When I was at university, I realised that I spent more time in the kitchen than at the library, so I decided that cooking was something I needed to look into. I came to the Cordon Bleu in London from Washington DC 18 years ago and I loved it so much, I moved after George Bush got re-elected and began working in restaurants. I worked at Nobu and did a stint at Ottolenghi, and then opened my first bakery, Bea’s of Bloomsbury, in 2007. There are a few branches around London now but I left the company about four years ago to work on restaurants.
Butterscotch Bakery is my foray into back into baking since Bea’s—I liked the idea of taking a break and doing something different. It’s a return to baking as it’s been ten years since I did the first Bea’s, which won lots of accolades, so it’s quite nice to get back on those lists and still feel like what I’m doing is relevant.
At Butterscotch, everyone has been a bit more intelligent about how they bake and we’re a lot more open to flavour. When I first opened Bea, it was before Great British Bake Off and before everyone was looking into interesting types of cuisine. I remember one time, we had a yuzu pistachio macaron and everyone was like, “Where’s the sponge cake?” That was all they wanted whereas nowadays, if I put out a rose pistachio cupcake, it’s received much more warmly. If I do a pandan cupcake and coconut butter cake, they’re like, “Oh that’s amazing.” People are a lot more open to new flavours and new ideas, which definitely was not the case ten years ago.
My baking is really influenced by my time at Nobu, I definitely have a lot of Japanese flavours. Clean flavours should be the primary point of the dessert. It’s clarity of flavour, if you want to make something that’s raspberry, it should take first of raspberry, not of sugar.
So, with A$AP Rocky’s birthday cake, it’s a red velvet cake but we don’t have the cream cheese frosting that’s so sugary it makes your teeth hurt. Most red velvets are also shockingly red because it’s essentially just flavouring with food colouring, but we use a Dutch processed cocoa powder to really get a nice chocolatey flavour with the red colouring. It comes out quite dark, almost burgundy. It tastes so good.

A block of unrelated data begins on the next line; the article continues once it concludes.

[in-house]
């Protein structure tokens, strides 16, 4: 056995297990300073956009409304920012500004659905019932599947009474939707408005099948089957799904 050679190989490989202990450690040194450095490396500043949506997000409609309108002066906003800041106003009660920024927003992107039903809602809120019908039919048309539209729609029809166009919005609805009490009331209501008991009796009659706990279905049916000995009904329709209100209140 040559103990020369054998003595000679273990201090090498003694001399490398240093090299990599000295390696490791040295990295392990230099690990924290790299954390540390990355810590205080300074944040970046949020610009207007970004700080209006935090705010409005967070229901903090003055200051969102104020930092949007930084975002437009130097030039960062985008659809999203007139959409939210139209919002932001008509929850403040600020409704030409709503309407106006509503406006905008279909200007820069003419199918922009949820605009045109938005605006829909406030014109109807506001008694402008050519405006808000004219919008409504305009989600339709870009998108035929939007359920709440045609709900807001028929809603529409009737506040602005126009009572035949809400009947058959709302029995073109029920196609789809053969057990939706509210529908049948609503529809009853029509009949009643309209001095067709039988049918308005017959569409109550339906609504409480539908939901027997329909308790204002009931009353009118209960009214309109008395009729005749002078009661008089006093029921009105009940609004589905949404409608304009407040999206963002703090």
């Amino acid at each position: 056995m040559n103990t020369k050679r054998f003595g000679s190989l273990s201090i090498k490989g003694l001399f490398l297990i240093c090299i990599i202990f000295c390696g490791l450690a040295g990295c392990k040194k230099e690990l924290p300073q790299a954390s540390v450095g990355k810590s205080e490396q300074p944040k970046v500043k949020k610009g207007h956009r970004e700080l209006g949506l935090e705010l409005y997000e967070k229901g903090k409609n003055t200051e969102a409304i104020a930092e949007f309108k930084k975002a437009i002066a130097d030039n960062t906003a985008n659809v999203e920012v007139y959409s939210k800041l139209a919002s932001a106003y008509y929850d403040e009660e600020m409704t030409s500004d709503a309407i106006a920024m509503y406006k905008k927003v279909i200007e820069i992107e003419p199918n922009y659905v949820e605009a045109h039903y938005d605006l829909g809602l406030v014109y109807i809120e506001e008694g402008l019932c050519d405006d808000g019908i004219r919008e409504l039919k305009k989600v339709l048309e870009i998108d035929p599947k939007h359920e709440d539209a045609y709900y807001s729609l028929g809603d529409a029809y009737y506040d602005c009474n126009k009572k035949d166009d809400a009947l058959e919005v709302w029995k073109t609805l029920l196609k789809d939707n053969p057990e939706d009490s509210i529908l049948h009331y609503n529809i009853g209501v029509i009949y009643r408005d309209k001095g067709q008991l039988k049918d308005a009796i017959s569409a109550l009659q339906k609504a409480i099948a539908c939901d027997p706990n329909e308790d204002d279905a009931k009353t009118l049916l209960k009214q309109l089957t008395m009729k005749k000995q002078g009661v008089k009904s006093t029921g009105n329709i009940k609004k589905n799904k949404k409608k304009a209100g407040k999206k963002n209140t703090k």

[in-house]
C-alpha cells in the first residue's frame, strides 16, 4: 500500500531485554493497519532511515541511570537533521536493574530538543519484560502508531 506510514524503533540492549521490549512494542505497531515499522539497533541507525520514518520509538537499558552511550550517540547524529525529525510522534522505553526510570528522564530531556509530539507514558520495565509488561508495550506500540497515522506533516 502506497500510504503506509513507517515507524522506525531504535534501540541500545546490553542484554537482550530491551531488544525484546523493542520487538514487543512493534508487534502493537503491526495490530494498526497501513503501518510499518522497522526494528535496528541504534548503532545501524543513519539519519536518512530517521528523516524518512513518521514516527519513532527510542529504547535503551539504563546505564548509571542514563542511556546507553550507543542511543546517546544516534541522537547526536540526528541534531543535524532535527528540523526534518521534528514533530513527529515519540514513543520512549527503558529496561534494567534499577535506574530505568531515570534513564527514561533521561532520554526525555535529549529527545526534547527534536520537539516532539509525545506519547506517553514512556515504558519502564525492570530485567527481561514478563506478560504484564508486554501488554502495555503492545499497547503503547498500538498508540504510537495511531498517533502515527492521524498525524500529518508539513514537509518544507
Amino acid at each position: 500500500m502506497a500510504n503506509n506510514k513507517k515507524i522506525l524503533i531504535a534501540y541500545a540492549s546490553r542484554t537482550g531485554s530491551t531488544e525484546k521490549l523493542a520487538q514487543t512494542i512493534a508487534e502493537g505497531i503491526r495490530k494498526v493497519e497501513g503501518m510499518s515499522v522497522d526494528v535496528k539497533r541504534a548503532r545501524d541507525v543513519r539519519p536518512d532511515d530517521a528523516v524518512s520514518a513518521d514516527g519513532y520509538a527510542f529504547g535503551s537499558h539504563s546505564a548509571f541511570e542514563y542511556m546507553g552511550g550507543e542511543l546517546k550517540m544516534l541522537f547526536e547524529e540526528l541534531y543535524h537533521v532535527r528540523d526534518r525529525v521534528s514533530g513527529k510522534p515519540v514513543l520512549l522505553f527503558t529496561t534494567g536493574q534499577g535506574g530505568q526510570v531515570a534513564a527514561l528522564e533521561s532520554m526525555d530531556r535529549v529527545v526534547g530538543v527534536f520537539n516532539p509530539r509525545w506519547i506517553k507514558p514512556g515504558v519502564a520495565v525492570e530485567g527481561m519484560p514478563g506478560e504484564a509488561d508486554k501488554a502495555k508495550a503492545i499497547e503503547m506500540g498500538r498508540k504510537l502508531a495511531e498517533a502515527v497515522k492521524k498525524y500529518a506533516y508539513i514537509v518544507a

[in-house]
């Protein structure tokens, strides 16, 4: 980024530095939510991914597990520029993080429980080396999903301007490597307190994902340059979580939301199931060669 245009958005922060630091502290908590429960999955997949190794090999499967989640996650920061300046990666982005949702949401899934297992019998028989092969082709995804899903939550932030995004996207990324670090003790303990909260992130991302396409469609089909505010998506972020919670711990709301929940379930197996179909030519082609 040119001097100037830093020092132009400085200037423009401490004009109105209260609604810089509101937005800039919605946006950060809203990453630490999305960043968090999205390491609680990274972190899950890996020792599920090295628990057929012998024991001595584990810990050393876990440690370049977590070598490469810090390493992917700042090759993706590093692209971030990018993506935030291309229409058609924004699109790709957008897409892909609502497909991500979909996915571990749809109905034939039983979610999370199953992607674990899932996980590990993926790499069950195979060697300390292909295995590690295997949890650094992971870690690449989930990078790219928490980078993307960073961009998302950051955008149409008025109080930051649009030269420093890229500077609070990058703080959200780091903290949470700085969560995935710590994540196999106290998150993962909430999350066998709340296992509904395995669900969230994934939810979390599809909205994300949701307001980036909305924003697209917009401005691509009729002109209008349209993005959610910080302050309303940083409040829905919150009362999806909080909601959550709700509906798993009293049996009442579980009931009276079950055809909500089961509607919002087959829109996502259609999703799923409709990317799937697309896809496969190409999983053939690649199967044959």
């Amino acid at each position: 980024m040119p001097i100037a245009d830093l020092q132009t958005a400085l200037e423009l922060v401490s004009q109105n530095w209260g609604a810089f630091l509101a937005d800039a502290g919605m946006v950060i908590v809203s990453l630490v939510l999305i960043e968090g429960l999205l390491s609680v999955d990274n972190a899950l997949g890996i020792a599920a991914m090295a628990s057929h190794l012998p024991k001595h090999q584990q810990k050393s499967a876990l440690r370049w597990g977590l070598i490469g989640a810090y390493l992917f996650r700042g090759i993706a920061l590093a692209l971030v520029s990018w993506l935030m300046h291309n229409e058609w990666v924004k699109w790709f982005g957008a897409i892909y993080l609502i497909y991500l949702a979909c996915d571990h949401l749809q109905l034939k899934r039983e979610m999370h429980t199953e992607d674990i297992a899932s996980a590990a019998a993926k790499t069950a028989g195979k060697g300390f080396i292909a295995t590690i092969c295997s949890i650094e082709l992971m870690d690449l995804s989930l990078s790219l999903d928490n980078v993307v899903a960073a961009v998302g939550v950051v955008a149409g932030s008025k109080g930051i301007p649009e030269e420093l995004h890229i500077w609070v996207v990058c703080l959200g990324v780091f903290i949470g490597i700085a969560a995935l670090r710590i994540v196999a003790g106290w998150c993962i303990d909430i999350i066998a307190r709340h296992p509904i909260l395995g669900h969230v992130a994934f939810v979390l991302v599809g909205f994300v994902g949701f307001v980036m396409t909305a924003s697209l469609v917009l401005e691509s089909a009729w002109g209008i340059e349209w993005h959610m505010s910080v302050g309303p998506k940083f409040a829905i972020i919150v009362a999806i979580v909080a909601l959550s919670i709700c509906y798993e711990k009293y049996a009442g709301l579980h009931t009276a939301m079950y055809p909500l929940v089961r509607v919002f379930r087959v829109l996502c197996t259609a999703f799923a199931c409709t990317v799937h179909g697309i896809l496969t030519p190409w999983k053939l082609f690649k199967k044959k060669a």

The A$AP Rocky cake came about because his people got in touch. I’d done some cakes before for a couple of prominent bloggers for their birthdays and they happen to be in the music industry, like Mark Ngui. He doesn’t have a big following in the foodie world but he’s an agent at Creative Artists Agency and he reps some big names. We’d done a couple of cakes for him, so he reached out to me and asked if I would do a cake. He was like, “It’s for A$AP Rocky.” I was like, “Cool, I love him! When do you need the cake for?” It was tomorrow. I was like, “OK, sure, it’s tomorrow. OK let’s make it happen.”
With A$AP Rocky, blue is his favourite colour and he has a favourite butterfly. Who knew that he loves butterflies? We were like, “How do we make a blue cake that has butterflies but doesn’t look like a wedding cake or too girly?” We went for a chocolate and gold glaze which has a very masculine feel to it and it’s celebratory, which fits. One of the other ways that we made it not look like a girly tiered wedding cake was to make one of the tiers extraordinarily tall, so it was out of proportion.
There was no time. We literally did this cake in less than 24 hours. We had 18 ours, so there was no time to do a test cake. The cake we were making was the cake for the birthday.
At the same time, we did a cake for A$AP Lou, which was a pair of slippers on a cotton cloud. A$AP Lou has a clothing line called Cozyboy and they’re all about comfort. We wanted it to feel like comfort, so thought, “What about a pair of slippers?” We did slippers on a cloud and got a tonne of cotton candy and filled the cake and put cotton candy around it, so it looks like it’s floating on a cloud. We went for a stripy theme and we put the Cozyboy brand logo on top of each slipper to look like it was a branded. The cake was a chocolate chocolate cake, with ganache. That one was very, very rich.
It was actually a team of two who knocked it out. My guys are amazing, we’re used to doing high volume and really knocking things out.
We delivered the cake but didn’t see the reaction of A$AP Rocky and A$AP Lou. I wish I had! Unfortunately, as with many hospitality gigs, you tend to deliver stuff in the afternoon and then they get to party at 2 AM but I did get to see videos afterwards. I saw videos of people singing “Happy Birthday” and I was on Instagram the next morning, like “Oh my god, the cake!”
Before the A$AP Mob cake, I did a cake for Will Smith and Jada Pinkett Smith for The One Show a couple of years ago, and before that we had quite a few high profile customers come in, like Keira Knightly and Hugh Grant. There was also an order for Tom Cruise for Brooklyn’s birthday—one of the Beckham kids.
I did do a birthday cake once that was in the shape of R2-D2 and it was almost life size, complete with LED lights.
This interview has been edited for length and clarity.
American born chef and baker Bea Vo founded Bea’s of Bloomsbury in 2007, a London bakery chain specialising in American-style desserts, pastries, and cake. She moved away from the business in 2013 to focus on other restaurant ventures, but this year returned to baking with a new bakery, Butterscotch. Last month, Vo was asked to provide cake for rapper A$AP Rocky’s birthday party, held at a hotel in Shoreditch.